Bayer changes Essure patient booklet to include health warnings on its birth control

Warnings on two most common side effects

SAN DIEGO - Bayer Healthcare is changing its patient information booklet on its product Essure birth control to include the two most common side effects from women – pelvic pain and device migration of the two metal coils used in the procedure.

Team 10 first reported on the complaints from thousands of women in October, including some from San Diego.

Unlike a traditional tubal ligation, Essure is marketed as permanent birth control without surgery. It's marketed as cheaper, easier and safer than a woman getting her tubes tied.

During the procedure, two metal coils are placed inside the Fallopian tubes. Over the next three months, scar tissue is supposed to amass around the coils, blocking conception.

Some other common complaints include bloating and rashes. Women also reported serious issues like miscarriages and the metal coils migrating out of their fallopian tubes.

Last month and just discovered by Team 10, the pharmaceutical company requested that the Food and Drug Administration allow them to change their patient information booklet to include the two most common side effects.

The booklets now will include "additional information on risks of chronic pelvic pain and device migration" in the information provided to patients.

Bayer told Team 10 partners, the ABC 15 Investigators in Phoenix, it continuously reviews available information about their products, and "when appropriate…work collaboratively with the FDA to update the information available to patients and physicians."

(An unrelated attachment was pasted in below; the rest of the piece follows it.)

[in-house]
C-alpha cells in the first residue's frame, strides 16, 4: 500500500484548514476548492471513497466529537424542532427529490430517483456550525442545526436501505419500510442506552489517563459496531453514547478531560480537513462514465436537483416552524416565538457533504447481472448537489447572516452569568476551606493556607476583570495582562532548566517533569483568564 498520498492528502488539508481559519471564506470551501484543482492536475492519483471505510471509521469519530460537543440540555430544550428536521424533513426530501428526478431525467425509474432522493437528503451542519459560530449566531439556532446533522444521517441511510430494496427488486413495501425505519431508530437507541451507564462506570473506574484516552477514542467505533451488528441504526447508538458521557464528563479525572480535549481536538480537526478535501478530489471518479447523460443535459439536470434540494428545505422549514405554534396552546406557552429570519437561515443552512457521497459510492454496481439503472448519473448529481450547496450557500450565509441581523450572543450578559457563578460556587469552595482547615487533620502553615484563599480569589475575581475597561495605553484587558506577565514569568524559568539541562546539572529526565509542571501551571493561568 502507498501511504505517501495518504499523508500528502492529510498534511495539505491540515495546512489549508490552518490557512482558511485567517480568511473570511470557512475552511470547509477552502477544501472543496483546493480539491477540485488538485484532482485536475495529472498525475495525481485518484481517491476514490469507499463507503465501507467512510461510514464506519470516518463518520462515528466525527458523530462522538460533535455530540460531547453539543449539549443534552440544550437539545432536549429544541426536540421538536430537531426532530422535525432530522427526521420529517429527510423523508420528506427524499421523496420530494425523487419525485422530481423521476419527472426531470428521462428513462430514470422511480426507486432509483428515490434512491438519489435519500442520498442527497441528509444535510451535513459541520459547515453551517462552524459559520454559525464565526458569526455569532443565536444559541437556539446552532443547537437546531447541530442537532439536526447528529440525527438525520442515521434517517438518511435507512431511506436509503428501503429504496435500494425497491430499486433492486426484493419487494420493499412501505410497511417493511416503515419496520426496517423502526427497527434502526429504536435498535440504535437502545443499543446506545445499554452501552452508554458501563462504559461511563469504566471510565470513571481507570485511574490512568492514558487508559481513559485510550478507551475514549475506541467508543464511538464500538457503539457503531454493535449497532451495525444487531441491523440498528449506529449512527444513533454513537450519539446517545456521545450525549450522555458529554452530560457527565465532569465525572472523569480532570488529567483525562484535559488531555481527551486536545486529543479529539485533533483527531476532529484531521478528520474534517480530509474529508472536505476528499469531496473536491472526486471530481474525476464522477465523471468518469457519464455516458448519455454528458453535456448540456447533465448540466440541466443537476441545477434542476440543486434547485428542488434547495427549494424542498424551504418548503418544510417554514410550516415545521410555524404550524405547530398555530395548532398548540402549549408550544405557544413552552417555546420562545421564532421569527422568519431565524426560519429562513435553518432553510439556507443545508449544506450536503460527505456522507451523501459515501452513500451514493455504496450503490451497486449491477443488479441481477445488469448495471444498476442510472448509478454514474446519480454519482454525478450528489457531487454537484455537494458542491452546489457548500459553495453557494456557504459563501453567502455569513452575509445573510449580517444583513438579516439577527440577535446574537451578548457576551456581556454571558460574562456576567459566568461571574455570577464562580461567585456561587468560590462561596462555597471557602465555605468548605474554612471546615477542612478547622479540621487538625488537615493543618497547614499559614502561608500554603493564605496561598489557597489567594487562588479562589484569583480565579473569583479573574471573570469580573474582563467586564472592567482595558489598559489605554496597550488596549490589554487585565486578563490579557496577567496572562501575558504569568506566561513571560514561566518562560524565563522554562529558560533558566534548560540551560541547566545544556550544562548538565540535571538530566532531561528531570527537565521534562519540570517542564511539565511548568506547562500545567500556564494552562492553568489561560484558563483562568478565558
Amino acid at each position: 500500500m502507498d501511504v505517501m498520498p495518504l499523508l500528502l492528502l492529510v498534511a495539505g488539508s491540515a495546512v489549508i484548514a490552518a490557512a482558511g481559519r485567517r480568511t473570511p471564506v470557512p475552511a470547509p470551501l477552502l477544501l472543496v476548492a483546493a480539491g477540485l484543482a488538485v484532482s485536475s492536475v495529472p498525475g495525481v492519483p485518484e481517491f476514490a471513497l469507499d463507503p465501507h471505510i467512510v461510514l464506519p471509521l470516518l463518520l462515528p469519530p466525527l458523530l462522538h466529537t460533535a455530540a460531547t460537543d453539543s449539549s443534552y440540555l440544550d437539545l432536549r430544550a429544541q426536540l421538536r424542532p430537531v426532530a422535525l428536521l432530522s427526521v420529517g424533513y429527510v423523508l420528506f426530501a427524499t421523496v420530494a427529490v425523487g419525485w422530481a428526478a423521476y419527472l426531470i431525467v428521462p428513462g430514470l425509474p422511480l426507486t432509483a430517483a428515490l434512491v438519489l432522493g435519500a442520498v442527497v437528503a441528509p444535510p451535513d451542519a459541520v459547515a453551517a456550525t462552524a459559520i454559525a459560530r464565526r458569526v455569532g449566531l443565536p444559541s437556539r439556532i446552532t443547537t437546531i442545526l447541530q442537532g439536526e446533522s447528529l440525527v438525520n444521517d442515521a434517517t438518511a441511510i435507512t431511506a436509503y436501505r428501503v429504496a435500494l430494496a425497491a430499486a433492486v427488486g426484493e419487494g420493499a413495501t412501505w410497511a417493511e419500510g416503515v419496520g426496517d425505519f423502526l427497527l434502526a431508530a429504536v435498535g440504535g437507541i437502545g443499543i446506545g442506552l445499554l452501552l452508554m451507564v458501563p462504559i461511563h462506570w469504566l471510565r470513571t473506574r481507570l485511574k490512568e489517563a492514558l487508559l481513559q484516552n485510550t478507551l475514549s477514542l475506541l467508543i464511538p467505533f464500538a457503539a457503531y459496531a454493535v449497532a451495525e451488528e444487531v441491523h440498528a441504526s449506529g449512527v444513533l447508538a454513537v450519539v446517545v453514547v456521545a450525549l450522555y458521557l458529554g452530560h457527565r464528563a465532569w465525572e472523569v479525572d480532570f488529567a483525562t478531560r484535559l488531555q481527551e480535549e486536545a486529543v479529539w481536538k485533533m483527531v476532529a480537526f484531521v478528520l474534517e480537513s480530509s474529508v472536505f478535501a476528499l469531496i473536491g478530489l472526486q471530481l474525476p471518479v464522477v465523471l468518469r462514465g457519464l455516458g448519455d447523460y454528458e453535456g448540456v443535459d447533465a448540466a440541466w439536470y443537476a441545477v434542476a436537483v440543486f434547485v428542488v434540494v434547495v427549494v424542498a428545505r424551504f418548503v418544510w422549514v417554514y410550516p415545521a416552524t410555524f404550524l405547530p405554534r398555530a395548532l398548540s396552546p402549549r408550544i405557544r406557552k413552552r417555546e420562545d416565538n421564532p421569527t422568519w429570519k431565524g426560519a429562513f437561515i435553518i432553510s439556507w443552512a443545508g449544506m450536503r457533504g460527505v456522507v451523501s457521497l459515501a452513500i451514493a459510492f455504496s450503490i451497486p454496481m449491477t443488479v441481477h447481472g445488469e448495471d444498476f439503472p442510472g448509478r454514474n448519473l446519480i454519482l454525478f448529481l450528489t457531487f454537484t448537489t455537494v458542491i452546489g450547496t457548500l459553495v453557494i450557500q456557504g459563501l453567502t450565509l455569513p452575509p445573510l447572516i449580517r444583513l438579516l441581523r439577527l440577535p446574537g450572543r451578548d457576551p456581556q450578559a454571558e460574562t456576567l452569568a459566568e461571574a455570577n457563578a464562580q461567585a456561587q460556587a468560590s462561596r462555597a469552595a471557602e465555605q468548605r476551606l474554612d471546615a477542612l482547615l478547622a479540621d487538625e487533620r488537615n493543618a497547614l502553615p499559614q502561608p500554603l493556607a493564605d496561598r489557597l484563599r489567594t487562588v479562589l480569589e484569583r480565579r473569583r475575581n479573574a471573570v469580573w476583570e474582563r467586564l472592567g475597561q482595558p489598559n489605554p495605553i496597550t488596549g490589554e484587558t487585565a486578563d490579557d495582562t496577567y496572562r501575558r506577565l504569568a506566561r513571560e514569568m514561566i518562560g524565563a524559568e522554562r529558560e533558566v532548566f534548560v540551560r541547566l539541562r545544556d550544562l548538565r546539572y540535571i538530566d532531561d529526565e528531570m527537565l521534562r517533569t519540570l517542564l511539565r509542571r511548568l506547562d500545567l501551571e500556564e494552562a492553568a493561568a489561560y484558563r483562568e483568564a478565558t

Patients to be warned

The FDA approved those requested changes just a few weeks later. The FDA told Team 10's partners in Phoenix the approved changes were "done to include rare adverse events identified in the Essure physician labeling, but not included in the Essure Patient Brochure."

Essure is marketed as permanent birth control you can get without having surgery. It's meant to be cheaper, easier and safer than getting your tubes tied.

Essure has been on the market since 2002. According to the manufacturer, about 750,000 women have had it implanted to date.

There are now more than 3,700 women sharing their health issues with Essure on the "Essure Problems" Facebook page and the numbers keep growing.

Thousands of women like them have taken to social media, where thousands of women are sharing their experiences. The posts are from thousands of women who say they have the exact same symptoms. They tell nightmare scenarios after getting the Essure coils implanted.

Most of the comments and photos detail side effects from an allergy to nickel, which is a component of the coils. Originally, women were advised to test for that allergy before getting Essure, but the manufacturer asked the FDA to remove that requirement a few years ago.

Activist Erin Brokovich has taken an interest in the complaints and has launched her own petition.

 

Rally near Washington, D.C.

Last Sunday, about a dozen women fighting for Essure awareness rallied outside of the AAGL annual conference near Washington, D.C. The organization represents more than 7,000 gynecologic professionals worldwide.

The AAGL's Executive Board agreed to meet with the protesters to talk about their concerns about Essure. Rally participants said the results are promising.

The AAGL agreed to present these actions to their board for approval:

- Instruct their members to address the side effects women are experiencing with Essure

- Help women find doctors who can properly remove the Essure coils

- Conduct independent research on the device and its safety and efficacy.

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